A Collection is a selection of features, articles, comments and opinions on any given theme or topic. It allows you to stay up‑to‑date with what interests you most.
Login here to access your saved articles and followed authors.
We have sent you an email so you can reset your password.
Sorry, we had a problem.
Tags related to this article
Published 15 July 2016
Integrated care has been the buzzword in the NHS for a number of years now and, whilst this means different things to different people, it is broadly agreed that it is the integration of health and social care services to provide patients with a more seamless service. However, the integration of services between providers has never sat very comfortably next to requirements to offer patient choice. It is arguable that integrating care may well lead to a decrease in patient choice, as more providers collaborate to offer one integrated pathway for particular services, rather than multiple options for patients to choose from.
Block contracts give commissioners certainty over what they are paying, and to a greater or lesser degree, what they will get in return. In these straitened times, it is no surprise that they are increasingly preferred by NHS commissioners over activity based contracts. The increase in NHS providers’ market share for these block contracts is substantial, but whilst this might seem like an immediate threat to independent sector providers, there are some much larger long term opportunities on the horizon.
Following the NHS Five Year Forward View, commissioning health services is changing. From a short term silo-based contracting system, where NHS commissioners would contract with individual providers for specific services (e.g. acute, community, mental health, primary care) to longer-term outcomes based contracts, where groups of providers collaborate to provide all of the health (and potentially social care) services for a population.
From a contracting perspective, commissioners are moving away from Payment by Results (or National Tariff as it is now known), and towards a capitated budget for the healthcare needs of that population.
This would be commissioned from a provider, or groups of providers, under a long term outcomes based contract. A sizeable chunk of income under the contract will be based on meeting specified measurable outcomes, which will in turn ensure that providers are incentivised to deliver quality services. The vision is for the scope of these services to span acute, community, mental health, primary and social care services.
With all of those providers collaborating and sharing risk and reward under this arrangement, there is an incentive for the providers to deliver care in the primary and community care setting, rather than the more expensive acute setting. The theory is that this will foster a more proactive preventive approach to managing the health needs of a population, and ultimately save the system money over a period of time, and most importantly provide better outcomes for patients. This type of arrangement is dubbed an ‘accountable care system’.
Whilst the clinical model in an accountable care system will be of significant importance (and will need to be iterated), there are many other aspects where collaboration may have benefits. An obvious area relates to the integration of IT systems and shared patient records. Another would be the better use of estates by providers and factoring in the likely change in demand from different settings, based on the implementation of the clinical model over time.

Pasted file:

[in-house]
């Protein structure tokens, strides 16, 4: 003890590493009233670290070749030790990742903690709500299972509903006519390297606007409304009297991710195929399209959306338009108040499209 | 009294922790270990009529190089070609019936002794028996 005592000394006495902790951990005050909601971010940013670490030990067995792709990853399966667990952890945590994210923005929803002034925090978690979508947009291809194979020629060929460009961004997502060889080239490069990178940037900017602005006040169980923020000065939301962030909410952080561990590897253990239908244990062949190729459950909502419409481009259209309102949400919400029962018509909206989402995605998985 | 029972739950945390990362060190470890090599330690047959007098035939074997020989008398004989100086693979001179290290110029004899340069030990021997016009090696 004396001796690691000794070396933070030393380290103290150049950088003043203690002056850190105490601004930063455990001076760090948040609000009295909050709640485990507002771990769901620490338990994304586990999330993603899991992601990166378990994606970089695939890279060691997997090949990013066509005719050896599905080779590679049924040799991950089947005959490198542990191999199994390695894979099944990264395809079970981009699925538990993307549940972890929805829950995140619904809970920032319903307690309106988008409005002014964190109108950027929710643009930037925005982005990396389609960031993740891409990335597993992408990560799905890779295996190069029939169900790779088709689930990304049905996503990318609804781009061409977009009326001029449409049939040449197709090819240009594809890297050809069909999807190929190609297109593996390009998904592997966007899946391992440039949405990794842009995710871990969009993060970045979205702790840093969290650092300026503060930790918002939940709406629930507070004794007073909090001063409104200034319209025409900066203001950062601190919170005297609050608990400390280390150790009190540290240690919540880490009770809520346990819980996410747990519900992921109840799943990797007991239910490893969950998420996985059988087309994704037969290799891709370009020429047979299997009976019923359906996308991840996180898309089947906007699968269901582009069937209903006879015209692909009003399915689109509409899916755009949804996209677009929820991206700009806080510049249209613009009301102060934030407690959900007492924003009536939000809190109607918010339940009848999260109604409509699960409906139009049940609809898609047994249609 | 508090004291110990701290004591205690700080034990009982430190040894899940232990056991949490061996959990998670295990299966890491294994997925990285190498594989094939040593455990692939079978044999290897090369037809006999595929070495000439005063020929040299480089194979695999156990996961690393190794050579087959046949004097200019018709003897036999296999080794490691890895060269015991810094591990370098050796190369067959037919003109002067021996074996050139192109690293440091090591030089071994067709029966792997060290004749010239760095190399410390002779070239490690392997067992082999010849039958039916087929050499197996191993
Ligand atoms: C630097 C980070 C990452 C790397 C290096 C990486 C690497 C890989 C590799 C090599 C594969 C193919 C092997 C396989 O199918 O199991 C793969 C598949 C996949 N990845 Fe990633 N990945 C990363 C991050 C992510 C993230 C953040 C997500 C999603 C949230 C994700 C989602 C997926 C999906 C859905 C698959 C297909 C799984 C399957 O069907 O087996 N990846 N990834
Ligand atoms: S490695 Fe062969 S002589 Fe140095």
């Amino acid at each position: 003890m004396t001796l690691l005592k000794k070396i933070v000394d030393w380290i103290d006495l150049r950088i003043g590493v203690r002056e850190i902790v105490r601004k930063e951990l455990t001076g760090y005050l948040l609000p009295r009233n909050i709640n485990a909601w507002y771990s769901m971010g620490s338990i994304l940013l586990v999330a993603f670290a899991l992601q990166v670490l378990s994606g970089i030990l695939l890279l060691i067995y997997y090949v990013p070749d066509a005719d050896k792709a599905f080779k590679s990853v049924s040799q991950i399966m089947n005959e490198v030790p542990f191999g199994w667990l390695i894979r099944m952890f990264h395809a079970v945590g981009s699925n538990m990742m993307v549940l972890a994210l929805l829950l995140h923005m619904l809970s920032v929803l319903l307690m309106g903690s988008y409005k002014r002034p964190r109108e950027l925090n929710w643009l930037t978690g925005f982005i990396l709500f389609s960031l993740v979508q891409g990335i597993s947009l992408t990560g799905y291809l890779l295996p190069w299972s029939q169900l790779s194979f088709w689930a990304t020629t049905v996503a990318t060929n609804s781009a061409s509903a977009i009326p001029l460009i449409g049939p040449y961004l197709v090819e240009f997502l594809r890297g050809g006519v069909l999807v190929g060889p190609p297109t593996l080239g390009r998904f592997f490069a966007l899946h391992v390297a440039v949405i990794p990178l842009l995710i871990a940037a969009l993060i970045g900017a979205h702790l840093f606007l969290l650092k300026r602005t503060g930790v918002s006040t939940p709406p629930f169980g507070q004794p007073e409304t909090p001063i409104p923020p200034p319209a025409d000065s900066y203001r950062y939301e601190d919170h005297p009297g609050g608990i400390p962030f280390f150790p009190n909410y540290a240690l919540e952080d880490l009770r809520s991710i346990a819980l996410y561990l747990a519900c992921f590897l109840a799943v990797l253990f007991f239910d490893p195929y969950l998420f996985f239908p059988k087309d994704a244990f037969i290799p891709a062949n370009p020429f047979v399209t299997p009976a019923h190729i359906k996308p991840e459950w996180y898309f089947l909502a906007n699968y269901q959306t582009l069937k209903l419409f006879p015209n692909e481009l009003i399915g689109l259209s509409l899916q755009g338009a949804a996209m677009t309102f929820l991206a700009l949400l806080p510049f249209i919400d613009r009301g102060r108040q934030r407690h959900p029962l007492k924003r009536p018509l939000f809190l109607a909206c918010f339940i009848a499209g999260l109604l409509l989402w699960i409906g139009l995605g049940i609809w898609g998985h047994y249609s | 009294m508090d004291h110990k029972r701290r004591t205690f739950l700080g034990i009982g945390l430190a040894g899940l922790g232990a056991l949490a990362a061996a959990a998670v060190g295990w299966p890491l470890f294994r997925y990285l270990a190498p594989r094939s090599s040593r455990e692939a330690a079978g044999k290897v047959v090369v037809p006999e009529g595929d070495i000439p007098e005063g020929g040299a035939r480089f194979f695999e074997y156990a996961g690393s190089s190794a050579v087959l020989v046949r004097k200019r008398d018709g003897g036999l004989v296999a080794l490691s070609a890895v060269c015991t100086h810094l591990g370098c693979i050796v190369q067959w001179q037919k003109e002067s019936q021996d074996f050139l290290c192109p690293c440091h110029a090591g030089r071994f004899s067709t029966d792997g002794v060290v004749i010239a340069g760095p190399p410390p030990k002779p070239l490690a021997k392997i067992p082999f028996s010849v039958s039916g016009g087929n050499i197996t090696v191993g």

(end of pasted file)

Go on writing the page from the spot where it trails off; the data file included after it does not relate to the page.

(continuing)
Such a radical shift demands a range of skills, and this brings with it opportunities for independent sector providers that are positioned to help deliver this change. This could be as outright service providers with the ability to flex capacity. It could be as a strategic partner with experience of managing change, or indeed experience from health systems in other countries that operate similar systems for delivering care. There will also be a great deal of importance attached to data analytics, not only for risk stratification, but also in terms of measuring the achievement of outcomes.
Transformation requires significant upfront investment that may prove difficult for the NHS to provide, and on that basis, there are likely to be opportunities (and a real need) for investment in accountable care systems.
To achieve the aims proposed in the NHS Five Year Forward View, there are significant challenges for the health system to overcome, and the skills within the independent sector will certainly have an important role to play.
This article was published by LaingBuisson's Healthcare Market News publication in July 2016, for more information please contact Hamza Drabu on +44(0)20 7894 6411 or email firstname.lastname@example.org.
London - Walbrook
+44 (0)20 7894 6411
Anne Crofts, Udara Ranasinghe
Charlotte Burnett, Anne Crofts, Hamza Drabu, Louise Watson-Jones, Alistair Robertson, Mary Mundy, Chris Waite
Hamza Drabu, Anne Crofts, Udara Ranasinghe
Hamza Drabu, Charlotte Burnett, Alistair Robertson
Hilary Larter, Zoe Thomas, Udara Ranasinghe
Charlotte Burnett, Hamza Drabu
Anne Crofts, Sophie Devlin
Dr Alexandra von Westernhagen
Anne Crofts, Mary Mundy, Hamza Drabu